We also have an important issue we’d also like to discuss with you while you are at the fair. We call it “Fairness Down the Lines,” and it deals with the importance of having everyone who uses the rural electric grid pay their share of its cost.

    Special interest groups want to change Missouri’s net metering law, unfairly shifting costs from the select few who have solar panels on their homes to the member-owners who do not.

    Our perspective is simple: because all members are continuously connected to the grid, all members should pay evenly to maintain it. Special interest groups, however, have other ideas.

    In the 2016 legislative session, these groups filed legislation and tried to use an initiative petition to obtain their unfair agenda. Missouri’s Electric Cooperatives and other utilities helped stop those special interest groups in 2016, but we know they will soon be back to attempt these changes again.

    That’s why we want to educate you on our “Fairness Down the Lines” campaign.

    Missouri’s electric cooperatives are strong supporters of agriculture and the Missouri State Fair. We hope you will attend this year and, as the 2016 theme suggests, “See what crops up.”

    You can find more information about this year’s Missouri State Fair on page 32 of this issue or by visiting www.mostatefair.com.

    September 2016

  • No Free Rides in Missouri

    Consider this: Two cars drive down a stretch of Missouri highway. Both benefit from the smooth pavement, the guardrails, the new bridges and the wide shoulders. Both contribute to the potholes and other wear and tear on the roads.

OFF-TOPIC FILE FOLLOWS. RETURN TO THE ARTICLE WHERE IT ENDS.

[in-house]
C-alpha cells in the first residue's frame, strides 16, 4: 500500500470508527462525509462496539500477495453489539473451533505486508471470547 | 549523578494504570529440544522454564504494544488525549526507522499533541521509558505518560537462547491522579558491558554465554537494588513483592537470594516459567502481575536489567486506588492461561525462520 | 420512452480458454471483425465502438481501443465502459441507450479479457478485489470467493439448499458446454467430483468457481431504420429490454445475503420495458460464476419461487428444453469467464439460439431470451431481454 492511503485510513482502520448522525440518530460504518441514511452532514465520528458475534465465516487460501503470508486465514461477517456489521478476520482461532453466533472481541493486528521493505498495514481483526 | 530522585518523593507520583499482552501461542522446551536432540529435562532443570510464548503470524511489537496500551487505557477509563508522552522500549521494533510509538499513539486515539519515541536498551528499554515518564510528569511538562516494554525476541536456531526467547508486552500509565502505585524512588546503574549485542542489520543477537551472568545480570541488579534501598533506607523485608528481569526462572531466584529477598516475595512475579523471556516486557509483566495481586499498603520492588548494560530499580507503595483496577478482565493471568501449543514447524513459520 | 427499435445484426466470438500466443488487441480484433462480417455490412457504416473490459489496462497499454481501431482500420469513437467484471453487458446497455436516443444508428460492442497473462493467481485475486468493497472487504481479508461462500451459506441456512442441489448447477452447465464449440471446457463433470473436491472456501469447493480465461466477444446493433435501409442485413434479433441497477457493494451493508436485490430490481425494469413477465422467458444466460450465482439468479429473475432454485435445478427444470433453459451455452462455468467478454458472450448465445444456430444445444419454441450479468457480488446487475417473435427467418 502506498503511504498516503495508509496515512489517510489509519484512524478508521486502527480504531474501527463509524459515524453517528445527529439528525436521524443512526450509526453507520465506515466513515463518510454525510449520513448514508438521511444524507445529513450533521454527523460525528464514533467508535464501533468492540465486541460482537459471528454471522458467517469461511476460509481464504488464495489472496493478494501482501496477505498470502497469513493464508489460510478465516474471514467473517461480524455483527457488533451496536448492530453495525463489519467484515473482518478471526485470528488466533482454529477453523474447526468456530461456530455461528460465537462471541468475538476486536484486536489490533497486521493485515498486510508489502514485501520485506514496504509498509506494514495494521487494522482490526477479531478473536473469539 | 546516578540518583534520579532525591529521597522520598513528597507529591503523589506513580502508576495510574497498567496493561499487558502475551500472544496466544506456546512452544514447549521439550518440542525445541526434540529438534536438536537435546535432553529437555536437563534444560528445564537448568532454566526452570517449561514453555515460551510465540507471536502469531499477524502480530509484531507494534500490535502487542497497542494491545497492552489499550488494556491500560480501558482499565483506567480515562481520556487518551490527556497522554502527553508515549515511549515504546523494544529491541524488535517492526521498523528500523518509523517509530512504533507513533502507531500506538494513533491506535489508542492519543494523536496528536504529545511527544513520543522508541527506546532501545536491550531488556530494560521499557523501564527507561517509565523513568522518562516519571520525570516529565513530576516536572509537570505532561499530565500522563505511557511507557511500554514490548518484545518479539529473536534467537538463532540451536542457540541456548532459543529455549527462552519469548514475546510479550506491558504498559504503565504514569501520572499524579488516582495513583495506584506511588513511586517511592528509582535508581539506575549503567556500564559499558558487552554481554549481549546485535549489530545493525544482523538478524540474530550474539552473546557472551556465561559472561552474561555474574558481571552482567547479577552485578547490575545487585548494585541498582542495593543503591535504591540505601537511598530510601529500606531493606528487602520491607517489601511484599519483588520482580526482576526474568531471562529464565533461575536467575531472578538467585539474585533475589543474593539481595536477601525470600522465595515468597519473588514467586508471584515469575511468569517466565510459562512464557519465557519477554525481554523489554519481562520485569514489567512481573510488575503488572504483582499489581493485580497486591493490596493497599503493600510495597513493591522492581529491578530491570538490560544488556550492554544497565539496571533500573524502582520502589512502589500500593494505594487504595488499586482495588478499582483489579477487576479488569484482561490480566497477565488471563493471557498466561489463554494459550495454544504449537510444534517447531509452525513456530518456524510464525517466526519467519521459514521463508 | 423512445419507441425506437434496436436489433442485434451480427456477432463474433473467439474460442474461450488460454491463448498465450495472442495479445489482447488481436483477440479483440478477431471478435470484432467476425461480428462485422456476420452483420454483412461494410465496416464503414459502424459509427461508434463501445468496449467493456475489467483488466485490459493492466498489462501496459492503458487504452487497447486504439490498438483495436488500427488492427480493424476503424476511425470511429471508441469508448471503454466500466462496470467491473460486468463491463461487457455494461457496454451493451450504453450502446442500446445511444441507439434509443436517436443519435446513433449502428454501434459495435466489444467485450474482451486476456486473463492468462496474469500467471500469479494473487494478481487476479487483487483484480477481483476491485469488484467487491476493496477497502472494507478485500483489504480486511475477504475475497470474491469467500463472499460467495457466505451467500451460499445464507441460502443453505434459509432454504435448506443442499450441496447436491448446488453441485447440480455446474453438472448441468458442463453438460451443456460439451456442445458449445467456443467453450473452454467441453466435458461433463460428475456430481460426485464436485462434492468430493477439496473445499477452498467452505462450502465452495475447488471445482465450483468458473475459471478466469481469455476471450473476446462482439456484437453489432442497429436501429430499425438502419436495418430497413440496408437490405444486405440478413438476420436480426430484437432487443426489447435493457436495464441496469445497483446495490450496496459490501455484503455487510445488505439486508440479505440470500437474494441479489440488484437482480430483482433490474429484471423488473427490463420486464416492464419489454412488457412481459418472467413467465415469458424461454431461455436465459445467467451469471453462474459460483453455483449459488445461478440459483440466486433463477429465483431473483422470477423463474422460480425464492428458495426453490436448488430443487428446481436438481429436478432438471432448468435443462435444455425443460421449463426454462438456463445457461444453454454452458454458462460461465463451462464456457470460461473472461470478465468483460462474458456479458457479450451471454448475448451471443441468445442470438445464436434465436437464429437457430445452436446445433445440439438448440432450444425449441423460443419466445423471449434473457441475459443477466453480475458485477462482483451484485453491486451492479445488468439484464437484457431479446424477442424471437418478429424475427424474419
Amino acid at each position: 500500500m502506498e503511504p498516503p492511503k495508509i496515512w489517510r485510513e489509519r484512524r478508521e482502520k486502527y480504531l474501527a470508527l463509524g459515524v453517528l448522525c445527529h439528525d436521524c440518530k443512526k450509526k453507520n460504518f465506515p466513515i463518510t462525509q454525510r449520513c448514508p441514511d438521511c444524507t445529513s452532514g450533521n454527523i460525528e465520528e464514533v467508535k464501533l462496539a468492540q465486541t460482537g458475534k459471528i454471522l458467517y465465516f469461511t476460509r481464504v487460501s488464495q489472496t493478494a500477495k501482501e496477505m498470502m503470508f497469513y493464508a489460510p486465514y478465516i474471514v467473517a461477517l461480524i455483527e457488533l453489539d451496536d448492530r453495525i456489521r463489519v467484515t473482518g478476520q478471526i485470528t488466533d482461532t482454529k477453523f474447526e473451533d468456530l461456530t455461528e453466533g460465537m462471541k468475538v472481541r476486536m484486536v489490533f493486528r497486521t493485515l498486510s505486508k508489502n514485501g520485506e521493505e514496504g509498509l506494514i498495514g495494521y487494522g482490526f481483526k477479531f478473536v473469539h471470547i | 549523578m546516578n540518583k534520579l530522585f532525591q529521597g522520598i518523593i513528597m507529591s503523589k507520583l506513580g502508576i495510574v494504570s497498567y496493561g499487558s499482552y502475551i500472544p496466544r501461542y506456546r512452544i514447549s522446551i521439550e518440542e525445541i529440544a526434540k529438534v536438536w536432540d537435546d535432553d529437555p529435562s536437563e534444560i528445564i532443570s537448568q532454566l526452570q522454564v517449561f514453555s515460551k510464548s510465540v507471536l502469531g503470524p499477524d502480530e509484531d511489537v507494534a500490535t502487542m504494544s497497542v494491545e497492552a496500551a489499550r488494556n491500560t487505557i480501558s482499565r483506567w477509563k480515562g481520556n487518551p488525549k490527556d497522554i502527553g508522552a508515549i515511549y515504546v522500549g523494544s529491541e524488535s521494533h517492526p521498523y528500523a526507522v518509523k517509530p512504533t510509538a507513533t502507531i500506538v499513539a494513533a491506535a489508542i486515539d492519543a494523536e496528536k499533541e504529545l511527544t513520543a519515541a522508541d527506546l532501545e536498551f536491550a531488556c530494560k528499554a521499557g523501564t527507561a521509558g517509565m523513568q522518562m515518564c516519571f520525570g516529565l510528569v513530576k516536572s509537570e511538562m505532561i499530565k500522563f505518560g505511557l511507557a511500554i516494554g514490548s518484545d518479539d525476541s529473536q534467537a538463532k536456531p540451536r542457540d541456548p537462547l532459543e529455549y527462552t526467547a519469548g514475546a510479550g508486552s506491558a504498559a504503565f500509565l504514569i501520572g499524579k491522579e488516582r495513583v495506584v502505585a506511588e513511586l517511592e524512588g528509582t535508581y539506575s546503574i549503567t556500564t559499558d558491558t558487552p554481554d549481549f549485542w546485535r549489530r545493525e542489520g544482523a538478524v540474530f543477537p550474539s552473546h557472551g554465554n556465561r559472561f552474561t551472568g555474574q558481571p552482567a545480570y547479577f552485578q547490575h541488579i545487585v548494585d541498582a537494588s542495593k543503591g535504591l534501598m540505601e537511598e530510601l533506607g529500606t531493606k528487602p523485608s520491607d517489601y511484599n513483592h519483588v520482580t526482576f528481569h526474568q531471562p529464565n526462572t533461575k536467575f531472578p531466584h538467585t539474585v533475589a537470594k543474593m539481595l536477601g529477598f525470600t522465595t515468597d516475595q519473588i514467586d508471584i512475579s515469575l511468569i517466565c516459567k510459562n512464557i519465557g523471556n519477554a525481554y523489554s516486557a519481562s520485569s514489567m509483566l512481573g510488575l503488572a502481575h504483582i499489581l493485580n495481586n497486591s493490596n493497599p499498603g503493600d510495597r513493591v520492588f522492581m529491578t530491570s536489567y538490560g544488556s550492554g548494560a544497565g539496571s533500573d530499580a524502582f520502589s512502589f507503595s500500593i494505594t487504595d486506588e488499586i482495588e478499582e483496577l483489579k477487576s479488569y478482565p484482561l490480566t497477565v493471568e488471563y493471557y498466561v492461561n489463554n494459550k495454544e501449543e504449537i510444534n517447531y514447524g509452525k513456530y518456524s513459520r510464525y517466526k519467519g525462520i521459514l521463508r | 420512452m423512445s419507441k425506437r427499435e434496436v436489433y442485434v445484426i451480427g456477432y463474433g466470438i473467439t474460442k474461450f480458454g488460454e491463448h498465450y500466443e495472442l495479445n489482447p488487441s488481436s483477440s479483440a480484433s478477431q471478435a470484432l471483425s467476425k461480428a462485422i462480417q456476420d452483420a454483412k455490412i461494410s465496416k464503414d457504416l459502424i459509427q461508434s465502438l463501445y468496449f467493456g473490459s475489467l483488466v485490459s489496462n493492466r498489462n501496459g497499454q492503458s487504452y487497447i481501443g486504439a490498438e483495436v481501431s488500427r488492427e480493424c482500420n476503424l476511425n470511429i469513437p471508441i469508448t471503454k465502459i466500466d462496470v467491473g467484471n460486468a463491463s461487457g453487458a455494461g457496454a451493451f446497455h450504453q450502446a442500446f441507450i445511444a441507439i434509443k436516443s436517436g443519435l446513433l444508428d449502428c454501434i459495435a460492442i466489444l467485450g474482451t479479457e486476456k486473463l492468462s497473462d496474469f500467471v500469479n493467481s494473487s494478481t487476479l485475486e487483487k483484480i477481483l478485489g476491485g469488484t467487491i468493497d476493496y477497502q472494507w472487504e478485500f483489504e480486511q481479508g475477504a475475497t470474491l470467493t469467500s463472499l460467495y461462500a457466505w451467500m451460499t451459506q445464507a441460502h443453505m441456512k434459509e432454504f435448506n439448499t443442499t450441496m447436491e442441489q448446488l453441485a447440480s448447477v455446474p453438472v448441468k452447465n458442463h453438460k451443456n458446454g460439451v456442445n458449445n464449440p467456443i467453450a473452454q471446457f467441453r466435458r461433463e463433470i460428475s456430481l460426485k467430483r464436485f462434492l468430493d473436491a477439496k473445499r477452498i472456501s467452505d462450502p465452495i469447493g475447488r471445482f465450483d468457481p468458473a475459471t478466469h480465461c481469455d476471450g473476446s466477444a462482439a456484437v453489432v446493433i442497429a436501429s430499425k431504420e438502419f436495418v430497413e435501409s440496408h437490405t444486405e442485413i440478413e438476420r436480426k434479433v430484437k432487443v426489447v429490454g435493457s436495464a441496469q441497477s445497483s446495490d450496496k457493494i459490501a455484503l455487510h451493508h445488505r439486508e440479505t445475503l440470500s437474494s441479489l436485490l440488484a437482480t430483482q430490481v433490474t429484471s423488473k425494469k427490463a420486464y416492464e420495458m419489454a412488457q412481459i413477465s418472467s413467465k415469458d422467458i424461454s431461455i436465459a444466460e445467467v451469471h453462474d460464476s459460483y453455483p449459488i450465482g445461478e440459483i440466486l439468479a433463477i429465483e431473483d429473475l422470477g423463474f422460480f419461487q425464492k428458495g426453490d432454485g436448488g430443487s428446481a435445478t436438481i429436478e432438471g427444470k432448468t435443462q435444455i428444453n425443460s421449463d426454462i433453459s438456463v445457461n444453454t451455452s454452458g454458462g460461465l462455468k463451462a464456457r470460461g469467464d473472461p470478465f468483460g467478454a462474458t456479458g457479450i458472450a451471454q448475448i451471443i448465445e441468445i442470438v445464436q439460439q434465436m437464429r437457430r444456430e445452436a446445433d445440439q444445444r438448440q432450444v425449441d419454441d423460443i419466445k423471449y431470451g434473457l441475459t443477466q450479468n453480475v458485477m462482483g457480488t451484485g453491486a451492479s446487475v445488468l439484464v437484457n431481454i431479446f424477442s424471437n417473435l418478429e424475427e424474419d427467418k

What’s the the difference? One car runs on gas. Its driver pays a tax on every gallon of fuel purchased to power the car. Money collected from this tax pays for the repair and improvement of state and federal roads and bridges.

    The other car runs on electricity. Its driver never stops at a gas station to buy fuel and, as a result, never pays the tax. The electric car owner has a “free ride” so to speak as he or she uses Missouri’s highway system.


    State and federal transportation officials are aware of this disparity as more and more drivers switch to hybrid or all-electric vehicles. Likewise, electric utilities like your electric cooperative are concerned that this type of situation could also affect the electric grid we all depend upon.

    This is why we have launched our “Fairness Down the Line” initiative. It deals with the importance of having everyone who uses the rural electric grid pay their fair share of its cost.

    Special interest groups want to change Missouri’s net metering law, unfairly shifting costs from the select few who can afford solar panels on their homes to the member-owners who can’t afford solar panels.

    Our perspective is simple: because all members are continuously connected to the grid, all members should pay evenly to maintain it. Special interest groups, however, have other ideas.